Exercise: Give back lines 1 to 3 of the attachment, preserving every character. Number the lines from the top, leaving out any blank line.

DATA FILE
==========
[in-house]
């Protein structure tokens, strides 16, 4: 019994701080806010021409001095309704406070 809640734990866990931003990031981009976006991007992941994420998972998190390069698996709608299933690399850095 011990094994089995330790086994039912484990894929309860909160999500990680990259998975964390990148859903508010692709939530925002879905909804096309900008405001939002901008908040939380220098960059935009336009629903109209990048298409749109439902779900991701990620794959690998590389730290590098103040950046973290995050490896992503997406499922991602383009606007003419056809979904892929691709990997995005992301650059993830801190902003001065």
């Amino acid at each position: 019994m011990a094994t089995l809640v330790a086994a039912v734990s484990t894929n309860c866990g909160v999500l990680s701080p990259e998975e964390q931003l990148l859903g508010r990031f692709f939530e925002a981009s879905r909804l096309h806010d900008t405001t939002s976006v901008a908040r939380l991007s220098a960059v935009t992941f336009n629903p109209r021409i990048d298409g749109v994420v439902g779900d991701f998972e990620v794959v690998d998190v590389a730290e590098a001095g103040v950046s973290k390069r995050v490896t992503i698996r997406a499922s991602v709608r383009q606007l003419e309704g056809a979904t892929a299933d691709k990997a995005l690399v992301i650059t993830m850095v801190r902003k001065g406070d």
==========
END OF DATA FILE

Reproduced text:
[in-house]
């Protein structure tokens, strides 16, 4: 019994701080806010021409001095309704406070 809640734990866990931003990031981009976006991007992941994420998972998190390069698996709608299933690399850095 011990094994089995330790086994039912484990894929309860909160999500990680990259998975964390990148859903508010692709939530925002879905909804096309900008405001939002901008908040939380220098960059935009336009629903109209990048298409749109439902779900991701990620794959690998590389730290590098103040950046973290995050490896992503997406499922991602383009606007003419056809979904892929691709990997995005992301650059993830801190902003001065």
């Amino acid at each position: 019994m011990a094994t089995l809640v330790a086994a039912v734990s484990t894929n309860c866990g909160v999500l990680s701080p990259e998975e964390q931003l990148l859903g508010r990031f692709f939530e925002a981009s879905r909804l096309h806010d900008t405001t939002s976006v901008a908040r939380l991007s220098a960059v935009t992941f336009n629903p109209r021409i990048d298409g749109v994420v439902g779900d991701f998972e990620v794959v690998d998190v590389a730290e590098a001095g103040v950046s973290k390069r995050v490896t992503i698996r997406a499922s991602v709608r383009q606007l003419e309704g056809a979904t892929a299933d691709k990997a995005l690399v992301i650059t993830m850095v801190r902003k001065g406070d």